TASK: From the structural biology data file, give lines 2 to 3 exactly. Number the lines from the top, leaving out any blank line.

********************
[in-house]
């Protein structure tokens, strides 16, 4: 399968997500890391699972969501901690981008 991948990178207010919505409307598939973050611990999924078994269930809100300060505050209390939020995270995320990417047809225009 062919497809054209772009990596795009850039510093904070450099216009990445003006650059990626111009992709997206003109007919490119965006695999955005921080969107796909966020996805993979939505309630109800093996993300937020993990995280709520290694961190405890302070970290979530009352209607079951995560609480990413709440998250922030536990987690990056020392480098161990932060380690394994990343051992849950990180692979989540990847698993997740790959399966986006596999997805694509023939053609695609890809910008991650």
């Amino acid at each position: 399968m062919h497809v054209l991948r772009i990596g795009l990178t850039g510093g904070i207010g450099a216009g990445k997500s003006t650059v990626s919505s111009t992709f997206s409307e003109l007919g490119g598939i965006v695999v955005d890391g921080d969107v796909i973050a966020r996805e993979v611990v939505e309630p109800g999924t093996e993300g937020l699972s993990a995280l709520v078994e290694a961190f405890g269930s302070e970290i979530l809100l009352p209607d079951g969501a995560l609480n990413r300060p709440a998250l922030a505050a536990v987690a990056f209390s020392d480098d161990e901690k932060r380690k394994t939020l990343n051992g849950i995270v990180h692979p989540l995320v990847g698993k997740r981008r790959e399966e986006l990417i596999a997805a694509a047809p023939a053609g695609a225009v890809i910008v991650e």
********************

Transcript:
């Protein structure tokens, strides 16, 4: 399968997500890391699972969501901690981008 991948990178207010919505409307598939973050611990999924078994269930809100300060505050209390939020995270995320990417047809225009 062919497809054209772009990596795009850039510093904070450099216009990445003006650059990626111009992709997206003109007919490119965006695999955005921080969107796909966020996805993979939505309630109800093996993300937020993990995280709520290694961190405890302070970290979530009352209607079951995560609480990413709440998250922030536990987690990056020392480098161990932060380690394994990343051992849950990180692979989540990847698993997740790959399966986006596999997805694509023939053609695609890809910008991650």
């Amino acid at each position: 399968m062919h497809v054209l991948r772009i990596g795009l990178t850039g510093g904070i207010g450099a216009g990445k997500s003006t650059v990626s919505s111009t992709f997206s409307e003109l007919g490119g598939i965006v695999v955005d890391g921080d969107v796909i973050a966020r996805e993979v611990v939505e309630p109800g999924t093996e993300g937020l699972s993990a995280l709520v078994e290694a961190f405890g269930s302070e970290i979530l809100l009352p209607d079951g969501a995560l609480n990413r300060p709440a998250l922030a505050a536990v987690a990056f209390s020392d480098d161990e901690k932060r380690k394994t939020l990343n051992g849950i995270v990180h692979p989540l995320v990847g698993k997740r981008r790959e399966e986006l990417i596999a997805a694509a047809p023939a053609g695609a225009v890809i910008v991650e």